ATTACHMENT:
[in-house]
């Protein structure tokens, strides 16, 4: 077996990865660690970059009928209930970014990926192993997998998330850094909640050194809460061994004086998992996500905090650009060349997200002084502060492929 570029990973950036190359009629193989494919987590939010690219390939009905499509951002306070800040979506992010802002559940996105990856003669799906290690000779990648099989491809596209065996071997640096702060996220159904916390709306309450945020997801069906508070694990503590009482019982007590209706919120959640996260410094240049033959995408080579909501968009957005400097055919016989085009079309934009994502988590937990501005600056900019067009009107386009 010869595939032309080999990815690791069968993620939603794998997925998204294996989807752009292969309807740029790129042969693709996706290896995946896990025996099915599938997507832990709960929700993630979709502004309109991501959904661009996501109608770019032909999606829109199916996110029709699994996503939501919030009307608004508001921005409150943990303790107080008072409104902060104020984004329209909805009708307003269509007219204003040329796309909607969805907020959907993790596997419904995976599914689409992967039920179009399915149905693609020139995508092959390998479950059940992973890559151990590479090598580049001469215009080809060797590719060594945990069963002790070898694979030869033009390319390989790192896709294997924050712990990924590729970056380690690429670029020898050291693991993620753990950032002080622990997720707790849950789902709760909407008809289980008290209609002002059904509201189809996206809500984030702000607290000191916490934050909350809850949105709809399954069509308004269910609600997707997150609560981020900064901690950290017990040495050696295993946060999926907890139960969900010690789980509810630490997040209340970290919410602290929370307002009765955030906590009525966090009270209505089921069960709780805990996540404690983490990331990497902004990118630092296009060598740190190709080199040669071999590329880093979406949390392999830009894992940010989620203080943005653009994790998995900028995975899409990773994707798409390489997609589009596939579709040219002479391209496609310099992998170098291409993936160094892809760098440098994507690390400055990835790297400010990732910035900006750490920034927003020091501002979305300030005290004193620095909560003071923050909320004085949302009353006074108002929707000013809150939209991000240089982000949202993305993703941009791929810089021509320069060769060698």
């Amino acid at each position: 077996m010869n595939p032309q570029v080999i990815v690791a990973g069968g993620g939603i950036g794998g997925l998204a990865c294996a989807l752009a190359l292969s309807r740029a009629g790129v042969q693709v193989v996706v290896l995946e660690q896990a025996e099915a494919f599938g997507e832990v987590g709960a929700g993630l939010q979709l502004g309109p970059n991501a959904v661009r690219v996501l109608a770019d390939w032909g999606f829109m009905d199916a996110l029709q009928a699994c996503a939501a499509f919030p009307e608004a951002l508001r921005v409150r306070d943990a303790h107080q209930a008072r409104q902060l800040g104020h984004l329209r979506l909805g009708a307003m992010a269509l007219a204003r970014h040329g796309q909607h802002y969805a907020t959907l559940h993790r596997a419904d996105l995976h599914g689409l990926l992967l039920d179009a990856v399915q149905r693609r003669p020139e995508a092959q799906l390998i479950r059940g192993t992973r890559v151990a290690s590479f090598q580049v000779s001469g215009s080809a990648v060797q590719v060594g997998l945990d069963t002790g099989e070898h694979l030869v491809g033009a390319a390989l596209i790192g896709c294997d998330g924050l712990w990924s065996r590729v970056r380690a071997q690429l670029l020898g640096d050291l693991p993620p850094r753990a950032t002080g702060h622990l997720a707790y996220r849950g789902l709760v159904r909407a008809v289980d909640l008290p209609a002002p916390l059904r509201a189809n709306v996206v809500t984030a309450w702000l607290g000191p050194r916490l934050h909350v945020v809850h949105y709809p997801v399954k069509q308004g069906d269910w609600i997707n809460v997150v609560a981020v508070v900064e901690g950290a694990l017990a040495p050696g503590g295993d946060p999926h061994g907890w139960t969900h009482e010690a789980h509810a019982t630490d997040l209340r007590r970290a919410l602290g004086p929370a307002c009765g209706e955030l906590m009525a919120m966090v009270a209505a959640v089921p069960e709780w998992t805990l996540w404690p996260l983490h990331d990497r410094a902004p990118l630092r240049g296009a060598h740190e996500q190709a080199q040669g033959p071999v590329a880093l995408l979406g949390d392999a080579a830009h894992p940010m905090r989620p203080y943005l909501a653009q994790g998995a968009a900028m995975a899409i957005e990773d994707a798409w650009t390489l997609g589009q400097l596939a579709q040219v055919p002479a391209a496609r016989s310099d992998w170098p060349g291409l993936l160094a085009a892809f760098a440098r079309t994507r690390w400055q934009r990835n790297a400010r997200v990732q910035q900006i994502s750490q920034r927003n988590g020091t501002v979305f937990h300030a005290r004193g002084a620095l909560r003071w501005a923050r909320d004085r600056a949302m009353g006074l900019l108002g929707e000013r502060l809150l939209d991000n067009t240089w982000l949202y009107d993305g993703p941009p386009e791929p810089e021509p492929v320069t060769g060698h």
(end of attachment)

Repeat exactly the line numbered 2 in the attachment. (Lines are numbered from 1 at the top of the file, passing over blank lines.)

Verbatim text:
């Protein structure tokens, strides 16, 4: 077996990865660690970059009928209930970014990926192993997998998330850094909640050194809460061994004086998992996500905090650009060349997200002084502060492929 570029990973950036190359009629193989494919987590939010690219390939009905499509951002306070800040979506992010802002559940996105990856003669799906290690000779990648099989491809596209065996071997640096702060996220159904916390709306309450945020997801069906508070694990503590009482019982007590209706919120959640996260410094240049033959995408080579909501968009957005400097055919016989085009079309934009994502988590937990501005600056900019067009009107386009 010869595939032309080999990815690791069968993620939603794998997925998204294996989807752009292969309807740029790129042969693709996706290896995946896990025996099915599938997507832990709960929700993630979709502004309109991501959904661009996501109608770019032909999606829109199916996110029709699994996503939501919030009307608004508001921005409150943990303790107080008072409104902060104020984004329209909805009708307003269509007219204003040329796309909607969805907020959907993790596997419904995976599914689409992967039920179009399915149905693609020139995508092959390998479950059940992973890559151990590479090598580049001469215009080809060797590719060594945990069963002790070898694979030869033009390319390989790192896709294997924050712990990924590729970056380690690429670029020898050291693991993620753990950032002080622990997720707790849950789902709760909407008809289980008290209609002002059904509201189809996206809500984030702000607290000191916490934050909350809850949105709809399954069509308004269910609600997707997150609560981020900064901690950290017990040495050696295993946060999926907890139960969900010690789980509810630490997040209340970290919410602290929370307002009765955030906590009525966090009270209505089921069960709780805990996540404690983490990331990497902004990118630092296009060598740190190709080199040669071999590329880093979406949390392999830009894992940010989620203080943005653009994790998995900028995975899409990773994707798409390489997609589009596939579709040219002479391209496609310099992998170098291409993936160094892809760098440098994507690390400055990835790297400010990732910035900006750490920034927003020091501002979305300030005290004193620095909560003071923050909320004085949302009353006074108002929707000013809150939209991000240089982000949202993305993703941009791929810089021509320069060769060698």